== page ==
"Relatives have been upset and have found it hard not visiting. Informing people and relatives has been very important to develop their understanding around why rules are in place. [Provider] uses two main means of communication – writing to them every week with updates about what’s going on, and a question and answer document to support staff to answer questions."


Good services had effective systems in place to ensure visiting could go ahead safely. They took a person-centred approach to individual situations to ensure people’s needs were met. Garden visits were well supported and homes looked for methods to keep people in touch with loved ones and the community that did not rely on people meeting face-to-face.

There were some challenges to ensuring social distancing during visits and some signage and screening procedures could have been improved.

Robust systems for screening and PPE for people entering the service were seen to be successful in preventing the spread of infection.

There are considerations for all providers going forward on balancing visiting restrictions based on current, local advice, against the rights, health and wellbeing of people who use the service and the risk of harm from isolation.

Shielding and social distancing

Most services had suitable plans in place to care for people who are symptomatic or COVID-19 positive and protect others living in the care home in the event of an outbreak. Social distancing was promoted and maintained wherever possible.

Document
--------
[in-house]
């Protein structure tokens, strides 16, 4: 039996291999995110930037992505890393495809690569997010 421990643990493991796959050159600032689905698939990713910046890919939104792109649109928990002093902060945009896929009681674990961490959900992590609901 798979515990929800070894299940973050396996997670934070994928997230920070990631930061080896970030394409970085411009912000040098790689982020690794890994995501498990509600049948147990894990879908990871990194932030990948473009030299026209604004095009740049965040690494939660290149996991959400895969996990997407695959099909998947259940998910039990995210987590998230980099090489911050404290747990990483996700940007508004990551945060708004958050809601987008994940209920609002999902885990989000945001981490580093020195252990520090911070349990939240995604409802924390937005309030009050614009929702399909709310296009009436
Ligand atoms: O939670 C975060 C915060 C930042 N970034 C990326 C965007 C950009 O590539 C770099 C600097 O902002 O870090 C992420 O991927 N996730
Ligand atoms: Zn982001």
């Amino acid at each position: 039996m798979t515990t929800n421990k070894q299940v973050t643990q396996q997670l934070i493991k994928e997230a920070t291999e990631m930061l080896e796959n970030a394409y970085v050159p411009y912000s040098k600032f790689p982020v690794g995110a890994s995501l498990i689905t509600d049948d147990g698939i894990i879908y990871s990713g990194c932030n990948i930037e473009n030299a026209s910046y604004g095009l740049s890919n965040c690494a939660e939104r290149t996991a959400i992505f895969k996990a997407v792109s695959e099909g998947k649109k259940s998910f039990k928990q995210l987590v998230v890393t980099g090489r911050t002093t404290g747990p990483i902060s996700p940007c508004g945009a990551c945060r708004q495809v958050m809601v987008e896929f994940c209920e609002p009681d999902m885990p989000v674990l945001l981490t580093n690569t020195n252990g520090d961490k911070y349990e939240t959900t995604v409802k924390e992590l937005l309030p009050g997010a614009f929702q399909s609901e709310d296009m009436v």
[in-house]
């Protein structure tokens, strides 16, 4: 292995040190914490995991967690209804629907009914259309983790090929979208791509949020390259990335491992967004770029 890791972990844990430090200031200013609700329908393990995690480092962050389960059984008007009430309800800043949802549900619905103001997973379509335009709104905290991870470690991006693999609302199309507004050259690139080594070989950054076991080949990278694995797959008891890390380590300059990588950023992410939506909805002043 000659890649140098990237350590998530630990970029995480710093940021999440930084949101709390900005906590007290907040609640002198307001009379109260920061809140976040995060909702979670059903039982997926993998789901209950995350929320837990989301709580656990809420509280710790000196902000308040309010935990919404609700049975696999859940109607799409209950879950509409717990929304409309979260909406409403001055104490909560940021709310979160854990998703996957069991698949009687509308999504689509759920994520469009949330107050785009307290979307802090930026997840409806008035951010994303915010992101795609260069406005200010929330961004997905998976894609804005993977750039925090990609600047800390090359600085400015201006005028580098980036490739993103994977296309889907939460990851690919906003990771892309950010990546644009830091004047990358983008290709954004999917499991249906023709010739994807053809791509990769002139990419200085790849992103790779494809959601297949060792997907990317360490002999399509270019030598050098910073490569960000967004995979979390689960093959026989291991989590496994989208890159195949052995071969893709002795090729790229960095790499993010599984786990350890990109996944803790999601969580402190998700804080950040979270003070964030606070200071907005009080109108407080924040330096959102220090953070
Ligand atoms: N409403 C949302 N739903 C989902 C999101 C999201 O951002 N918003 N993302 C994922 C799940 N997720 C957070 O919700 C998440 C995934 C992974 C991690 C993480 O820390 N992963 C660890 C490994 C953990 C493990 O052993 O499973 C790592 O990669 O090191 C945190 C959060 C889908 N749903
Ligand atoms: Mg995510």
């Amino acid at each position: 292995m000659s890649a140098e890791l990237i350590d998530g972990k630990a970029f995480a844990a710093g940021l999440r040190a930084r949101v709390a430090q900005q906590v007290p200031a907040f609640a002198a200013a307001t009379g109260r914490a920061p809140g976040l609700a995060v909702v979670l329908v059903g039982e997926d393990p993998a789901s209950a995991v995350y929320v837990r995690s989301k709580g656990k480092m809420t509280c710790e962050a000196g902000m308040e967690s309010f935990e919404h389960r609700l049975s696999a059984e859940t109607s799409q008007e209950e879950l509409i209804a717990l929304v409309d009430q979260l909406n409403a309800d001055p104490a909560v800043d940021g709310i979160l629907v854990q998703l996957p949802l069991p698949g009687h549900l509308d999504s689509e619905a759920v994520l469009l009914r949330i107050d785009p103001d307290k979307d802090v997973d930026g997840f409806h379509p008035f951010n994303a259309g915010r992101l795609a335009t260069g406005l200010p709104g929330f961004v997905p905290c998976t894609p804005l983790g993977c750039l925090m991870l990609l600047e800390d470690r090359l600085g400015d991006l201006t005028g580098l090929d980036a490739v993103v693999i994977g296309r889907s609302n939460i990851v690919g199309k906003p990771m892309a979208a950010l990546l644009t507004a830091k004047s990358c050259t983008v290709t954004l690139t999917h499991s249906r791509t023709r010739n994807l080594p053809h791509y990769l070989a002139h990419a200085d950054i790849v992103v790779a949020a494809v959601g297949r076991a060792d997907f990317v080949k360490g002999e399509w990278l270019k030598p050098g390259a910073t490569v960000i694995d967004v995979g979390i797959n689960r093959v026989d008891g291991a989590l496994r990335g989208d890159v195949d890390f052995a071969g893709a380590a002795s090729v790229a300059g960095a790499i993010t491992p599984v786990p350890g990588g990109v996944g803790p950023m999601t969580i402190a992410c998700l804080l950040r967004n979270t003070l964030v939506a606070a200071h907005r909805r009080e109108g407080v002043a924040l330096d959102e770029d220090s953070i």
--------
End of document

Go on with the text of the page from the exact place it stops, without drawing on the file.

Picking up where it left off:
Good services took a person-centred, risk-assessed approach, and took simple practical steps to support people where social distancing was a challenge (for example, when delivering personal care or supporting people living with dementia).


To mitigate the impact of isolation good services provided meaningful activities and ensured people were included in the conversation about their isolation so they better understood it.

"A person recently admitted to the home had to spend 14 days in isolation. Staff found out he was a keen cyclist. They have purchased a pedal exerciser and he is currently cycling from Bradford to Portsmouth. Staff have been talking to people about the challenge he set himself and this has helped him integrate into the service while in isolation."


Good practice included supporting people to access the community safely as lockdown restrictions eased.